Mark Carney: [De]Globalisation and inflation

Text of the 2017 IMF Michel Camdessus Central Banking Lecture by Mr Mark Carney, Governor of the Bank of England and Chairman of the Financial Stability Board, Washington DC, 18 September 2017.

The views expressed in this speech are those of the speaker and not the view of the BIS.

Central bank speech  | 
20 September 2017

I. Introduction

During his term as Managing Director, Michel Camdessus oversaw the second great wave of globalisation. The Berlin Wall fell, capital controls were liberalised, the euro was constructed, and China prepared to join the WTO. Product and financial markets became increasingly integrated, with trade growing at an annual rate of 10% and capital flows of 20%. The effective global labour force doubled, and more than a billion people were lifted out of poverty.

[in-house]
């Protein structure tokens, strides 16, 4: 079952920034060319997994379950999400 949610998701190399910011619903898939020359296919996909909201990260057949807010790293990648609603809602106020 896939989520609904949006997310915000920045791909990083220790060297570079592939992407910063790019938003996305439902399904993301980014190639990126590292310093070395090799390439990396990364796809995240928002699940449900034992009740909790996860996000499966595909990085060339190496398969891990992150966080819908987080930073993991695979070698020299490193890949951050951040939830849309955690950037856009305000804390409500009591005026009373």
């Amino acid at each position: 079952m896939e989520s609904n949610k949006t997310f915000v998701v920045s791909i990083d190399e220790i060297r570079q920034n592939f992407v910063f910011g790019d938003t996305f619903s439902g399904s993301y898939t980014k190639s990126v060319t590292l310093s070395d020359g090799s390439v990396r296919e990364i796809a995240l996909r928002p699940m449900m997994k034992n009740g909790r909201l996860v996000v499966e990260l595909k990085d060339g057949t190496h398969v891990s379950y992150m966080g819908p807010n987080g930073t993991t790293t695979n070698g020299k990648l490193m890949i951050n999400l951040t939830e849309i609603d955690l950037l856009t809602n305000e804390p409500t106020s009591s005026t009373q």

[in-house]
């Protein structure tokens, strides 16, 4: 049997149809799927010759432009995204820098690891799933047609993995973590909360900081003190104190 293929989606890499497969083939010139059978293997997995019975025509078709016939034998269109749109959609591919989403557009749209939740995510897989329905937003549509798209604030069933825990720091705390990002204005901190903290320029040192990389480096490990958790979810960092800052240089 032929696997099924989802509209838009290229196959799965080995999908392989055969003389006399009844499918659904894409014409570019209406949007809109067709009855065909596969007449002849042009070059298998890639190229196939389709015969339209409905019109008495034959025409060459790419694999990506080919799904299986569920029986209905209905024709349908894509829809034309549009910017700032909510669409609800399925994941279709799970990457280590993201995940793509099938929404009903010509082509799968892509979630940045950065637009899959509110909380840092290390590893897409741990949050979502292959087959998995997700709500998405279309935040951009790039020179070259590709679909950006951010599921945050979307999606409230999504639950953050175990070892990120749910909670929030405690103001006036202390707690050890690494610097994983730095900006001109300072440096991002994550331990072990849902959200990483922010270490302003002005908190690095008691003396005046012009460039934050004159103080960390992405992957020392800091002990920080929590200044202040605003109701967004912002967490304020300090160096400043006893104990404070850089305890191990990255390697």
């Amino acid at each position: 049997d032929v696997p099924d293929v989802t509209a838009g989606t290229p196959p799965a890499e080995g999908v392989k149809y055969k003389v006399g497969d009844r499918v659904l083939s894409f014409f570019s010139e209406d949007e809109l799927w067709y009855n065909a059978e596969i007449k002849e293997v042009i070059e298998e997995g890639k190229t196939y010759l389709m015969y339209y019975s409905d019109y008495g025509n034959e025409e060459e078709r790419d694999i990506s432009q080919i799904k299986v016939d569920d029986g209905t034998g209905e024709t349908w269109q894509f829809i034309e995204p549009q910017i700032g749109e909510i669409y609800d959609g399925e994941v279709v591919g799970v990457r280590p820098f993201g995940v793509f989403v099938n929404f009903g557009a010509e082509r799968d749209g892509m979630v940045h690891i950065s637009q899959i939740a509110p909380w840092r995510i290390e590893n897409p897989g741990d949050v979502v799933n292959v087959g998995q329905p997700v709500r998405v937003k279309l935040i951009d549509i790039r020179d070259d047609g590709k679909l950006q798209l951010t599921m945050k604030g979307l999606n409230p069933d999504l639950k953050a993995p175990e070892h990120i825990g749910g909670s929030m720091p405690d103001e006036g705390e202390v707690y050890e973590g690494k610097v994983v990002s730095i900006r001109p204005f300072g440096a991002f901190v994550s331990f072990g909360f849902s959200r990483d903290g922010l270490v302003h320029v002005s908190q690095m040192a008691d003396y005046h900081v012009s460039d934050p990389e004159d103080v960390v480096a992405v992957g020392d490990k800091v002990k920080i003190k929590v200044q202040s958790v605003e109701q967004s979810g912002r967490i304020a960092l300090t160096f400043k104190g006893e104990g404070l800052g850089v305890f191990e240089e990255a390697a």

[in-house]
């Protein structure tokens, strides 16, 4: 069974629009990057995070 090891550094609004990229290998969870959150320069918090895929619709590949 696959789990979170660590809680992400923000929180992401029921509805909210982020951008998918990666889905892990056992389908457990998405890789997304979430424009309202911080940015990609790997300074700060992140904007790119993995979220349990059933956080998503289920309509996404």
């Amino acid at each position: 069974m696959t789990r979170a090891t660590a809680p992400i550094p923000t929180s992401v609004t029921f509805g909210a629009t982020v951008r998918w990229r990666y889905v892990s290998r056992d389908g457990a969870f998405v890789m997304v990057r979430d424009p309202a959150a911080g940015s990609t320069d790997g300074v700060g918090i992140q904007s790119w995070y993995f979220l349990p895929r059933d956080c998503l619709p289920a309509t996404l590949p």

Central banks are now grappling with one consequence of such enormous achievements - the impact of globalisation on inflation.

All central banks must consider the cyclical relationship between global slack and domestic inflation; the degree to which secular forces from globalisation affect local inflation dynamics; and how global factors influence the stance of domestic monetary policy itself. And now some central banks may need to consider the implications for price stability if the process of globalisation were to slow or go into reverse.

These issues are particularly relevant to the Bank of England as the UK inflation outlook will be importantly influenced for some time by a process of de-integration under Brexit.

Today, I would like to draw on this example to illustrate how global factors influence domestic inflation dynamics and the ability of central banks to achieve price stability.